Although previous studies by the researchers showed that salsa has antibacterial activity, this new study represents the first time that they have isolated any of the antibacterial compounds from it. Their study appears in the May 26 issue of the Journal of Agricultural and Food Chemistry, a peer-reviewed publication of the American Chemical Society, the world's largest scientific society.
The compound dodecenal was isolated from the fresh leaves of cilantro, or coriander, one of the main ingredients found in salsa, along with tomatoes, onions and green chilies. The compound also is found in the seeds of cilantro. Both leaves and seeds contain about the same amount of dodecenal, but the leaves are used more abundantly in salsa.
In laboratory tests, dodecenal was twice as potent as the commonly used medicinal antibiotic gentamicin at killing Salmonella, a frequent and sometimes deadly cause of foodborne illness, the researchers say. It is the only naturally occurring antibacterial that is more effective than gentamicin against Salmonella, they claim.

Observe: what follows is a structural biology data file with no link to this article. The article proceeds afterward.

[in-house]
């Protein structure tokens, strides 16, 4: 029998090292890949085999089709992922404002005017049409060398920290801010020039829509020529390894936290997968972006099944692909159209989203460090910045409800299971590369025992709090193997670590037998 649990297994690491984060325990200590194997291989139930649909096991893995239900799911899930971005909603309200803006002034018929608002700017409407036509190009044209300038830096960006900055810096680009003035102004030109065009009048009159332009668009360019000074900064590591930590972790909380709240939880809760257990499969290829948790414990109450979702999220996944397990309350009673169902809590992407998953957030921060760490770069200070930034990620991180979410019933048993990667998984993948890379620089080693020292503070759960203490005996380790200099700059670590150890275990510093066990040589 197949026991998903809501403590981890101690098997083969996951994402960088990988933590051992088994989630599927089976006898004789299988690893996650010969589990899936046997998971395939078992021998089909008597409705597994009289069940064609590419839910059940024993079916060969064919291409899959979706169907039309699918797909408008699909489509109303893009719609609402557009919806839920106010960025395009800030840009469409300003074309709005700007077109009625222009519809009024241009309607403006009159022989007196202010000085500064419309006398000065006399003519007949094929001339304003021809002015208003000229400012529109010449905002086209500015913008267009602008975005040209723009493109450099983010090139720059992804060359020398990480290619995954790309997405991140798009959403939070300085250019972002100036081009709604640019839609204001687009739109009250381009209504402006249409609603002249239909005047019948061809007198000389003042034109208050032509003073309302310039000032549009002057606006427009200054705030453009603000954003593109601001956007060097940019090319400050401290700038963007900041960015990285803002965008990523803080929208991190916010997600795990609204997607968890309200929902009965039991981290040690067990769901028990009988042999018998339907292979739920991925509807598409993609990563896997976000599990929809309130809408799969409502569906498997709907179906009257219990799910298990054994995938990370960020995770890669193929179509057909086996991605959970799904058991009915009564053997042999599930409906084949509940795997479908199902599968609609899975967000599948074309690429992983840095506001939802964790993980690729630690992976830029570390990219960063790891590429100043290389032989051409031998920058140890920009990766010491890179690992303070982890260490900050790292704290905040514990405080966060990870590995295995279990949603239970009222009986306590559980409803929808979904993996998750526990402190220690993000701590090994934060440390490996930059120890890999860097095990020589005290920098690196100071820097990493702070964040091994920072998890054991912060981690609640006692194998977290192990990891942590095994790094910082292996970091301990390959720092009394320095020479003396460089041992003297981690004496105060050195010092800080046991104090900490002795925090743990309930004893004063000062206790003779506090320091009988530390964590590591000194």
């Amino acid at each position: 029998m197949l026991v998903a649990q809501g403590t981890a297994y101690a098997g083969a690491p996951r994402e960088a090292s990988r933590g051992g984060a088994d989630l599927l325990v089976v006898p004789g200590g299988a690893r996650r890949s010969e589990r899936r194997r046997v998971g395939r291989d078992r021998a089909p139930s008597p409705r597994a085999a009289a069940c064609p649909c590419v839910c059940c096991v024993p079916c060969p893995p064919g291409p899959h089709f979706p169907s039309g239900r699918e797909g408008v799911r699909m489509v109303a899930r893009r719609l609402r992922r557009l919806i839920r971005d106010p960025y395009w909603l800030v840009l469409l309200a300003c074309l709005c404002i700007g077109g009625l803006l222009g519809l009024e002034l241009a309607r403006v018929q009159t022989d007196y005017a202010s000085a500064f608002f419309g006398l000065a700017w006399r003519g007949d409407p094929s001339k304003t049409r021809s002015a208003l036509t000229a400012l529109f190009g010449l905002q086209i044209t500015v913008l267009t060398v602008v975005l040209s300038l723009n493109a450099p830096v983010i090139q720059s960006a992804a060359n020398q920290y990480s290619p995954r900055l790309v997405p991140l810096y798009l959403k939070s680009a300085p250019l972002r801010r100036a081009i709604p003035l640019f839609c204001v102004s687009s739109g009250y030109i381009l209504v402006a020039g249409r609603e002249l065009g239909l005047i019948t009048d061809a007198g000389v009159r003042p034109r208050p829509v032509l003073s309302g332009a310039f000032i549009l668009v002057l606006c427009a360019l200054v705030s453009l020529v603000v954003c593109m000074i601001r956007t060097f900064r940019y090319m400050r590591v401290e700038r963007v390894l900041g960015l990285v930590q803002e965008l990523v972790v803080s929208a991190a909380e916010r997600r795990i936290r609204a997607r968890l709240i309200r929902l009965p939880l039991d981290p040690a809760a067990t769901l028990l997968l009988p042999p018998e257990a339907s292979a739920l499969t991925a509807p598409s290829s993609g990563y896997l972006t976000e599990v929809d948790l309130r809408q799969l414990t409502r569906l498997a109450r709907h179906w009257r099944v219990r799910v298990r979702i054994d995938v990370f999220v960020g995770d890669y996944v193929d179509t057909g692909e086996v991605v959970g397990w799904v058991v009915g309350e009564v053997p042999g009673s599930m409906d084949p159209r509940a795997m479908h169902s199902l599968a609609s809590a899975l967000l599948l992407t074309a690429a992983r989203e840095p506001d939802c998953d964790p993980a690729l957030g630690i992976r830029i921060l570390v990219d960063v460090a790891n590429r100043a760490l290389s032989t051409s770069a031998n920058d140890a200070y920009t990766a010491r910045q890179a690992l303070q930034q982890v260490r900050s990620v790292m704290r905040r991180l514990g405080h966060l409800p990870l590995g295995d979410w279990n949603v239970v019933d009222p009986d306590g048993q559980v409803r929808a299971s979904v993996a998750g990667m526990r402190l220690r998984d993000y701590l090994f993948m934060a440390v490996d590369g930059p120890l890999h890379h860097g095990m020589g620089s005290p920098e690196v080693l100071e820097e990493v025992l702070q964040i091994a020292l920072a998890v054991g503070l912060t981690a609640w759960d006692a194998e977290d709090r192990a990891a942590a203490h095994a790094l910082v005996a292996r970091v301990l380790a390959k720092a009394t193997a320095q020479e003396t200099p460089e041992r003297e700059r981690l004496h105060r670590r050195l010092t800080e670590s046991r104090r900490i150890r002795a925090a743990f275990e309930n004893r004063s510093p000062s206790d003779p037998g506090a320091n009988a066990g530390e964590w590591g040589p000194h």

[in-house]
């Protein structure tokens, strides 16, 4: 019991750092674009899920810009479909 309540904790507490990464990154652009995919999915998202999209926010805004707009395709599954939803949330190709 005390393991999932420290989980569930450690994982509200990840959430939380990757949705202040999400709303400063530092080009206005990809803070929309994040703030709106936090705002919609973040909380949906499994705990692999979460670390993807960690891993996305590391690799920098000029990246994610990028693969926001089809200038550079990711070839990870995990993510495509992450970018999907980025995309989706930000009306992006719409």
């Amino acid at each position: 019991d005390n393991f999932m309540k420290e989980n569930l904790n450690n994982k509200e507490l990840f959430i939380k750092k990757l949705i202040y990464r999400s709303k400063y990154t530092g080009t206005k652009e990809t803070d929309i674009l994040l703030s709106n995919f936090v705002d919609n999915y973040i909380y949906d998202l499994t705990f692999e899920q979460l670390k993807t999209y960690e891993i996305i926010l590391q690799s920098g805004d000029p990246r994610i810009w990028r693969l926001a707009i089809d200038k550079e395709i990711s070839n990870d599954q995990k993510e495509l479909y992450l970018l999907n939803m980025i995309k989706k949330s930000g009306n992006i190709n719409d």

"We were surprised that dodecenal was such a potent antibiotic," says study leader Isao Kubo, Ph.D., a chemist with the University of California, Berkeley. Most natural antibacterial agents found in food generally have weak activity.
"The study suggests that people should eat more salsa with their food, especially fresh salsa," Kubo adds.
In addition to dodecenal, about a dozen other antibiotic compounds were isolated from fresh cilantro that show some activity against a variety of harmful bacteria. Salsa likely contains even more ant
Contact: Michael Bernstein
American Chemical Society